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The Gilded Age
the name associated with America in the late 1800s, referring to the extravagant wealth of a few and the terrible poverty that lay underneath
ethnic group
a minority that speaks a different language or follows different customs than the majority of people in a country
regionalism
in art or literature, the practice of focusing on a particular region of the country
slum
poor, crowded, and run-down urban neighborhoods
assilimate
to absorb a group into the culture of a large population
realism
an approach to literature, art, and theater that shows things as they really are
vaudeville
stage entertainment made up of various acts, such as dancing, singing, comedy, and magic shows
ragtime
a type of music with a strong rhythm and a lively melody with accented notes, which was popular in early 1900s
Emigrate
To leave one's homeland to live elsewhere
tenement
a building in which several families rent rooms or apartments, often with little sanitation or safety
steerage
cramped quarters on a ship's lower decks for passengers paying the lowest fares
suburb
residential areas that sprang up close to or surrounding cities as a result of improvements in transportation
sweatshop
a shop or factory where workers work long hours at low wages under unhealthy conditions
Settlement House
Institution located in a poor neighborhood that provided numerous community services such as medical care, child care, libraries, and classes in English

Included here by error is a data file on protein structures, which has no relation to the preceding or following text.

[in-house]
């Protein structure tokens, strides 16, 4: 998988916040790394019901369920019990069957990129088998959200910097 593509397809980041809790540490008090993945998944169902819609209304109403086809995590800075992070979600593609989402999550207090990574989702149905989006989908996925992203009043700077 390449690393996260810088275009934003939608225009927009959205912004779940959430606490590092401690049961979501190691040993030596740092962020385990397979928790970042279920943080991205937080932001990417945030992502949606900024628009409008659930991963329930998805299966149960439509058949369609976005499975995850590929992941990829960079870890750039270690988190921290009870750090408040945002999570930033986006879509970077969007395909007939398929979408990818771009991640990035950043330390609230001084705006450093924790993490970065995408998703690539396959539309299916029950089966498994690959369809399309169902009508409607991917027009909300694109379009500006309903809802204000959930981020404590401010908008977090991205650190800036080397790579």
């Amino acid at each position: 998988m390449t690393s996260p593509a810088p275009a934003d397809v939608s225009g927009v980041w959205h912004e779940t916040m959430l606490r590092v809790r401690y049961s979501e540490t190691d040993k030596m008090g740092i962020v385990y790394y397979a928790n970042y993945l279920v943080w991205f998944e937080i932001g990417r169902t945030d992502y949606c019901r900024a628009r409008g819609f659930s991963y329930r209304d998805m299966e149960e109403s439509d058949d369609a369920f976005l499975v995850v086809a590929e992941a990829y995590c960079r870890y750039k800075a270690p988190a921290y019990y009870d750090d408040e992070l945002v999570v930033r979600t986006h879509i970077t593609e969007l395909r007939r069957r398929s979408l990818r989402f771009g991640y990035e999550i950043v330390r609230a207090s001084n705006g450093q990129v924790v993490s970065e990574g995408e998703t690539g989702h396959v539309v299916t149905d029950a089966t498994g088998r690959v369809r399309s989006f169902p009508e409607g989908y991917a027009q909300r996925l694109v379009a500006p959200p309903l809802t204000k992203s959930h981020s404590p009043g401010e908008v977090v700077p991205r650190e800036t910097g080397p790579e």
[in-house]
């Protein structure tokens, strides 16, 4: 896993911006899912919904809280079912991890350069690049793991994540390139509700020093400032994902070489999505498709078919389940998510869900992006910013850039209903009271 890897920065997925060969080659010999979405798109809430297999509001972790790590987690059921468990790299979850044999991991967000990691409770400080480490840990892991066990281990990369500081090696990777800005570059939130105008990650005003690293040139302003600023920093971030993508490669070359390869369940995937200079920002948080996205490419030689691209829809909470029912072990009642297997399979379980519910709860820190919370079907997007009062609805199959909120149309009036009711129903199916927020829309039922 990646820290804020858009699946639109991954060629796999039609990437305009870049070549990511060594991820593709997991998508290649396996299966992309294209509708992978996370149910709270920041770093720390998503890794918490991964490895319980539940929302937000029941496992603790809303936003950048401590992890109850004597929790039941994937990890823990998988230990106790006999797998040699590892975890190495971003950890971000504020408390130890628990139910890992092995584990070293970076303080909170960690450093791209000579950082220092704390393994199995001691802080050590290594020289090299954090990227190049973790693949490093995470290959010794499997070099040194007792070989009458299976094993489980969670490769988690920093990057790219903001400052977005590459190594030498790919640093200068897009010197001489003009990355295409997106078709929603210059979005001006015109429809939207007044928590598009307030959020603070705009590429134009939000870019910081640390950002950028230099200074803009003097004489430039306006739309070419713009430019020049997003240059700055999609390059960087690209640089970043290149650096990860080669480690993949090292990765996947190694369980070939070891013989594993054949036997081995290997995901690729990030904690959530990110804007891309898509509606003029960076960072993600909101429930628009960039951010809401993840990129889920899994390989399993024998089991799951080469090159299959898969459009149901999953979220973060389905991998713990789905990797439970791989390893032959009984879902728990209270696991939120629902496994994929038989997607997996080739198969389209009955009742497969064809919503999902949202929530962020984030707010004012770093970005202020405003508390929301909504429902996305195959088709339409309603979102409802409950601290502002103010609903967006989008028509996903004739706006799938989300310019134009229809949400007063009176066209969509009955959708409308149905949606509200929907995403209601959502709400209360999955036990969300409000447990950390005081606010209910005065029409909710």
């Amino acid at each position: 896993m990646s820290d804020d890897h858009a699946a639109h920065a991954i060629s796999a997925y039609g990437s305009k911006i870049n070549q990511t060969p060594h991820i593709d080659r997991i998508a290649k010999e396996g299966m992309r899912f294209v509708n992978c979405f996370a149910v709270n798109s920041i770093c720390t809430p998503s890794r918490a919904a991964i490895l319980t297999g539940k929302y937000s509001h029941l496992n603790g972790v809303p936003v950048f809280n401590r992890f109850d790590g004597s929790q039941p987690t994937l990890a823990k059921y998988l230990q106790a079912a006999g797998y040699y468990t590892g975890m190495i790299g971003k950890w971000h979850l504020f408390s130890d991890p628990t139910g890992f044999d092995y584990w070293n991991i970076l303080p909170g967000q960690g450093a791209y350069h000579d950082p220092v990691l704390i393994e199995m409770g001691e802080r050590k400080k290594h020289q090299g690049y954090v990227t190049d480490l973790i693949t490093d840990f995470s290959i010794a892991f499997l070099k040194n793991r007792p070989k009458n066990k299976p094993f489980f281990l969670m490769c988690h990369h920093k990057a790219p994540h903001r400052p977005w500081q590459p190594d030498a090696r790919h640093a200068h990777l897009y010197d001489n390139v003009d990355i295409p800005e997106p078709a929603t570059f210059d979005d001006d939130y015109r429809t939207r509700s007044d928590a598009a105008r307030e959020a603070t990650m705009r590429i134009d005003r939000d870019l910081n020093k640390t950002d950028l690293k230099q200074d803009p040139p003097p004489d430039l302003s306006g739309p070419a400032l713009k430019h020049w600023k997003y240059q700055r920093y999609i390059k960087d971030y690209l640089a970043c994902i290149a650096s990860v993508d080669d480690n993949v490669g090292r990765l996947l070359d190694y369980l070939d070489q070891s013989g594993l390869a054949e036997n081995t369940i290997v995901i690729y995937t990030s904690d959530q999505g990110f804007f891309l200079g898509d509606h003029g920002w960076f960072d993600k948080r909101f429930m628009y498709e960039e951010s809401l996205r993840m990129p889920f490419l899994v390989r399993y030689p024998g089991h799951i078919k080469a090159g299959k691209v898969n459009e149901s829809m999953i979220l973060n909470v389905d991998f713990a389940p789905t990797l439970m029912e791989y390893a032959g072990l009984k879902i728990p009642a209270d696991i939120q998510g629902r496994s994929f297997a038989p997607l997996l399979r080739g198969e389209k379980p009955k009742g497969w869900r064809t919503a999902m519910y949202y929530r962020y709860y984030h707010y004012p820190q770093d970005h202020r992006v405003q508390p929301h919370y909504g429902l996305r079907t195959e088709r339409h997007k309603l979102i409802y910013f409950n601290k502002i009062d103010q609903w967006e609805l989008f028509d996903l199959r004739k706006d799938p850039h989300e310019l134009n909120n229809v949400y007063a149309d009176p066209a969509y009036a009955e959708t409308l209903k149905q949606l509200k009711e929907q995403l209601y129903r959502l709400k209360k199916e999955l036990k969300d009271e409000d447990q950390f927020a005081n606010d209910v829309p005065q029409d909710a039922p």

land-grant college
originally, an agricultural college established as a result of the 1862 Morrill Act that gave states large amounts of federal land that could be sold to reaise money for education
yellow journalism
writing which exaggerates sensational, dramatic, and gruesome events to attract readers, named for stories that were popular during the late 1800s: a type of sensational, biased, and often false reporting
Bryn Mawr
Trained women to take on careers, required that everyone lived on campus so they wouldnt get side-tracked
Howard university
at Washington, D.C.; coeducational; with federal support. It was founded in 1867 by Gen. Oliver O. Howard of the Freedmen's Bureau, to provide education for newly emancipated slaves
Jane Addams
the founder of Hull House, which provided English lessons for immigrants, daycares, and child care classes
Grace Abbott
helped found immigrant protective league spoke out for immigration
Brokker T. Washington
African American progressive who supported segregation and demanded that African American better themselves individually to achieve equality
Morill Act
of 1862, in this act, the federal government had donated public land to the states for the establishment of college; as a result 69 land- grant institutions were established.